The town of Ladismith in the Western Cape was named for Lady Juana Smith who was the wife of Captain Harry Smith, of the 95th Rifles Regiment.

She was born into an old Spanish noble family and was a descendant of Juan Ponce de León. When she was fourteen she and her sister were orphaned.  Badajoz their home town was besieged during the Peninsular War, the siege ended with a bloody but ultimately successful storming by the British and Portuguese troops. The sisters looked for protection and found shelter with some British Army officers whom they found camping outside the city walls. One of these happened to be Captain Harry Smith whom she married a few days later. She did not agree to be sent home to her husband’s family, instead remaining with him for the rest of the war. She travelled on the baggage train and slept in the open. She even rode with the troops. Her beauty and courage endeared her to the troops and officers, including The Duke of Wellington who referred to her as Juanita. She accompanied Sir Harry ( who had been knighted) in all his deployments. Sir Harry served as Governor and high commissioner of the Cape Colony.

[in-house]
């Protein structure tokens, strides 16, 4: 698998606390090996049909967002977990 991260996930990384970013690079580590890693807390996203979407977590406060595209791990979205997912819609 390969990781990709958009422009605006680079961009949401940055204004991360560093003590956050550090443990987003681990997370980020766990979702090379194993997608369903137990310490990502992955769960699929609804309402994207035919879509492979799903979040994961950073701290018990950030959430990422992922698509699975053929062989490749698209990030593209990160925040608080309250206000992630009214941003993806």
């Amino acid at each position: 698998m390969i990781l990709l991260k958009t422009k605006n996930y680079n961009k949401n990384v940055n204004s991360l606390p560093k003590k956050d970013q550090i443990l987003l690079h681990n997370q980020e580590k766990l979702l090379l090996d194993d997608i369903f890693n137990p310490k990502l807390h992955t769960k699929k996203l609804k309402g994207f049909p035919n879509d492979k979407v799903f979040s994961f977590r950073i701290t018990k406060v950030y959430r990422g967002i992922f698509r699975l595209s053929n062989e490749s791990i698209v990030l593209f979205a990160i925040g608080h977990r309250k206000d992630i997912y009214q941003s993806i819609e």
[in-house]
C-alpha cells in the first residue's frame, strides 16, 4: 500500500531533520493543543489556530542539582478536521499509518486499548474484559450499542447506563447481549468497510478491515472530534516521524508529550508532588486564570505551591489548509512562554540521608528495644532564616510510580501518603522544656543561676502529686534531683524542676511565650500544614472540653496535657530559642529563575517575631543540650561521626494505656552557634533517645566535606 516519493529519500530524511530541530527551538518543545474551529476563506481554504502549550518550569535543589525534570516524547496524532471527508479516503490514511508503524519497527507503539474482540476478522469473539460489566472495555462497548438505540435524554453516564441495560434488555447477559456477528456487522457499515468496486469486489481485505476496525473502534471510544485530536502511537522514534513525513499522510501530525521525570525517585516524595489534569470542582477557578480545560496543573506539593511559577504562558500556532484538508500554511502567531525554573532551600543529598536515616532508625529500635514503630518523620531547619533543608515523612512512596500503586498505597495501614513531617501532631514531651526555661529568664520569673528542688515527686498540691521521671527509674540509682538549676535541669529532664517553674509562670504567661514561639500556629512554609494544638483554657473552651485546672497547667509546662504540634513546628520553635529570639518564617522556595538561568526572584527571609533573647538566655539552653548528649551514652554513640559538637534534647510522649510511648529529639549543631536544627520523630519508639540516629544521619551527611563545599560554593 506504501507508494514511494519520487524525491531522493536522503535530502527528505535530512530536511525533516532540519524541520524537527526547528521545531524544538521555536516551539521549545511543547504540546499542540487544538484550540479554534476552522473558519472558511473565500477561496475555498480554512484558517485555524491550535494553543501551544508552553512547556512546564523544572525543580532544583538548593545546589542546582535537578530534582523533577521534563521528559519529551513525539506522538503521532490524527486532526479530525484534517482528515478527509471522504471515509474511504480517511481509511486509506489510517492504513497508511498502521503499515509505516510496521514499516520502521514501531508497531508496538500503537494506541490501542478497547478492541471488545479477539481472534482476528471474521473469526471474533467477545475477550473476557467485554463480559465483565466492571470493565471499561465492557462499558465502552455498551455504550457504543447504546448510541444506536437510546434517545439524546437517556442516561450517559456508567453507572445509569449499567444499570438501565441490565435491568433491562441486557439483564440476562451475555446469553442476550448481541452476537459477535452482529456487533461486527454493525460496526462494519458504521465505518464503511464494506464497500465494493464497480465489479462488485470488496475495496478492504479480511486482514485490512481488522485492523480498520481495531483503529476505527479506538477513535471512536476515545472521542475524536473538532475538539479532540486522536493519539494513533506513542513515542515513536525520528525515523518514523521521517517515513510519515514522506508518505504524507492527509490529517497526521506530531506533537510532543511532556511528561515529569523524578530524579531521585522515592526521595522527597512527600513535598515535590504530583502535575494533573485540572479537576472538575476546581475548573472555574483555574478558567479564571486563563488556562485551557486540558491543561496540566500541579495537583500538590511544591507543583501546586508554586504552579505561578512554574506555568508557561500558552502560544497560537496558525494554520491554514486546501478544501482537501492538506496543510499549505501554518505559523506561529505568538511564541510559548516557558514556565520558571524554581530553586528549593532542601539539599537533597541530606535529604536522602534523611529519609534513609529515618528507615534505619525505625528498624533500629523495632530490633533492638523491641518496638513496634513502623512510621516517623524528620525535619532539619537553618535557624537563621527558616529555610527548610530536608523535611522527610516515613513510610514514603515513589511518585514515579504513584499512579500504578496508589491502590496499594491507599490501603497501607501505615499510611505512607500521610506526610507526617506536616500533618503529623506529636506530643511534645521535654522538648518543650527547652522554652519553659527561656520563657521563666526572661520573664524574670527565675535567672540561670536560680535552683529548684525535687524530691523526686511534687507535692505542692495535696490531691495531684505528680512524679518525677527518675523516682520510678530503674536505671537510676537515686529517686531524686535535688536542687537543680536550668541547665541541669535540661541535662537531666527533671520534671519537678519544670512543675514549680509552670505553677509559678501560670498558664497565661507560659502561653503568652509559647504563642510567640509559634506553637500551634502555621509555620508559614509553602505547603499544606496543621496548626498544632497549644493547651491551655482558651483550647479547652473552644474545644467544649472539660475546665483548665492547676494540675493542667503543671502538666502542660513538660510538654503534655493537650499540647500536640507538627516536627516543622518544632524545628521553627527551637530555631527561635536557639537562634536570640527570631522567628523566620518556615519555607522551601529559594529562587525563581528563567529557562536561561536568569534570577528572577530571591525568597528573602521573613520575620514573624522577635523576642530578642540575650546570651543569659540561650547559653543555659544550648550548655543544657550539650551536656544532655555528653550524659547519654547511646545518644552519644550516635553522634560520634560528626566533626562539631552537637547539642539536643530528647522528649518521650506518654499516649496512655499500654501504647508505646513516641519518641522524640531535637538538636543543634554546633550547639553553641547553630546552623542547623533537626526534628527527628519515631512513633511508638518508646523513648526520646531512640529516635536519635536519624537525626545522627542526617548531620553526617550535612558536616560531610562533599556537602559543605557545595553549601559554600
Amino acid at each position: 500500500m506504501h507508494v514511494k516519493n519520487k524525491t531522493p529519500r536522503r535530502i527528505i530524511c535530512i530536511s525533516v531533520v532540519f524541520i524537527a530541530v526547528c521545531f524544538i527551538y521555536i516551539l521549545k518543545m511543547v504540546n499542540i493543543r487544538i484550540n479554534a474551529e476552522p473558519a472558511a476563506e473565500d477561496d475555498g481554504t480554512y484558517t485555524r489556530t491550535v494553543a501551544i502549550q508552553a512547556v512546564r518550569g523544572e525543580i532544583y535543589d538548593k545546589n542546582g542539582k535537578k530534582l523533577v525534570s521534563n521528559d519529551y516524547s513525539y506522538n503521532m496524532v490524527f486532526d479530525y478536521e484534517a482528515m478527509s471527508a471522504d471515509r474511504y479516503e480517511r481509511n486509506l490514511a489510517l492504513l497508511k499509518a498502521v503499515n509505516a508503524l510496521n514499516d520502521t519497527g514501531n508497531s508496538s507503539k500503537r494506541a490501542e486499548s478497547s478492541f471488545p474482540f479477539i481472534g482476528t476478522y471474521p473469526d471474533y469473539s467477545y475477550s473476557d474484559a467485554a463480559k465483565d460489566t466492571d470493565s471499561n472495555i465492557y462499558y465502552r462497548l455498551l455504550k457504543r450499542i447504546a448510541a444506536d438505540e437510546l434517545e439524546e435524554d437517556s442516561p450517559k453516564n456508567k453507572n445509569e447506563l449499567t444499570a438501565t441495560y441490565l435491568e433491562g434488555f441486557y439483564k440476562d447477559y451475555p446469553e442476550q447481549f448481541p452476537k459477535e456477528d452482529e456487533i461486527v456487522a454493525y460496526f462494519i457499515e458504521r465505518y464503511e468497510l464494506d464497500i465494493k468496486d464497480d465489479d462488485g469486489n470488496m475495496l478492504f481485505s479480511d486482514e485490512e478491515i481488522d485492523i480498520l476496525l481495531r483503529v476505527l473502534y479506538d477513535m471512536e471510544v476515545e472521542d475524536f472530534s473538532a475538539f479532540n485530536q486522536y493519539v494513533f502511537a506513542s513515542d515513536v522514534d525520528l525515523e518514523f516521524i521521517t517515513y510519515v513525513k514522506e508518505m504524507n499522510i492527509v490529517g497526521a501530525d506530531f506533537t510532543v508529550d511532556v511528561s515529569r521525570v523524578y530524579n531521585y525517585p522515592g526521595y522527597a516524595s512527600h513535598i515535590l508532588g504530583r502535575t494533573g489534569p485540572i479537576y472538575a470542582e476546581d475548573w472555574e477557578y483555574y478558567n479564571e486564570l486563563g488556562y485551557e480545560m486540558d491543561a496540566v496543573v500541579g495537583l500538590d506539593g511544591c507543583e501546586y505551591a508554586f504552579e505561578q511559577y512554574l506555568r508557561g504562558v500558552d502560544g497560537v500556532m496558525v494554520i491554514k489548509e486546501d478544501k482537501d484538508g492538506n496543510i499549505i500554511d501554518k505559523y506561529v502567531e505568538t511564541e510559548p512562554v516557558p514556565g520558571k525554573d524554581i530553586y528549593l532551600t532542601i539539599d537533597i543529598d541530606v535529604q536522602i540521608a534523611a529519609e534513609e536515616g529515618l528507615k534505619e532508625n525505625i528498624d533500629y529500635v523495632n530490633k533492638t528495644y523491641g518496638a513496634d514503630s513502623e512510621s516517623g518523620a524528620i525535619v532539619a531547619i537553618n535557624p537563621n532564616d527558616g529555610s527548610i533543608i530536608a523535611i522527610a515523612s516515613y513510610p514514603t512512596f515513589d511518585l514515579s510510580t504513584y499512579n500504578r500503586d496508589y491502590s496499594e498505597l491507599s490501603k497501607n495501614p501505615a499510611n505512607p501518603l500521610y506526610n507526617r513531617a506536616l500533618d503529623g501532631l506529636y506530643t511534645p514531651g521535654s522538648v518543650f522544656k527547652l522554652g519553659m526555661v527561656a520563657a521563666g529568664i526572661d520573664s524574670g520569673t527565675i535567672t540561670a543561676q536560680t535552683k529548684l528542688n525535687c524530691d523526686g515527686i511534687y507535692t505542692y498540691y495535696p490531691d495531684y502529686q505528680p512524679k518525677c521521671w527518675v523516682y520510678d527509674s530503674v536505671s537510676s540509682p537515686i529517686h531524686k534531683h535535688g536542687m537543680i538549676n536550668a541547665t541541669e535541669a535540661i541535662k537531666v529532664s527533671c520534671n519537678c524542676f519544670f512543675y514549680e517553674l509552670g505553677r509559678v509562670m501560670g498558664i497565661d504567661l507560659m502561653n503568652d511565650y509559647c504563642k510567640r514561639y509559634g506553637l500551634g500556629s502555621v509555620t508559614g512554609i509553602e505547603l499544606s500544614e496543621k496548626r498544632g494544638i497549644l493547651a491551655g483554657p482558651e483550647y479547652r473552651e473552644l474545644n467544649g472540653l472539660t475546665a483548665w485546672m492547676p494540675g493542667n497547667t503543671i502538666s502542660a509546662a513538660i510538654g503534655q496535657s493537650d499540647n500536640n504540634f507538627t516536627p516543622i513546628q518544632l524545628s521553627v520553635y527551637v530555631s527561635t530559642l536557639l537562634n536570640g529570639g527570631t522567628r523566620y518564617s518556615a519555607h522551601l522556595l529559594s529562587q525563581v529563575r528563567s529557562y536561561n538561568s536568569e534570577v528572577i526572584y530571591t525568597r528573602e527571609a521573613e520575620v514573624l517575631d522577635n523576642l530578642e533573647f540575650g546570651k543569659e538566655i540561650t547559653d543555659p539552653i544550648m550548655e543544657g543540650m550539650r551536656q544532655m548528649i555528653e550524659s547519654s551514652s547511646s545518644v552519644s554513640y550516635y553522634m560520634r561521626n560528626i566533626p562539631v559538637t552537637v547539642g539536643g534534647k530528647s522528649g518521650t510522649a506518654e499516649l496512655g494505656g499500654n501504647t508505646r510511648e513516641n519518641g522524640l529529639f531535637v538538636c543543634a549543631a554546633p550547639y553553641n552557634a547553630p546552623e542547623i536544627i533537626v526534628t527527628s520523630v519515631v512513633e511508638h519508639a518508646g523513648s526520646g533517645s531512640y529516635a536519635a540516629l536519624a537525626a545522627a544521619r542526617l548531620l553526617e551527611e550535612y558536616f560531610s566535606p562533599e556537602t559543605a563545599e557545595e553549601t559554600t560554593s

She was given a pension of £500 by Parliament on 5 December 1848 in recognition of her husband Sir Harry Smith’s services to the country.

Legend says that it was Lady Smith who introduced the spanspek (cantaloupe) to South Africa in Afrikaans which means ‘Spanish bacon. However, the OED shows that the term ‘Spanish bacon’ has been in use for 250 years.

There is a town Ladysmith in Kwazulu Natal. The name is for the same person but it is differentiated with one letter. The town in the Western Cape is spelled with an i.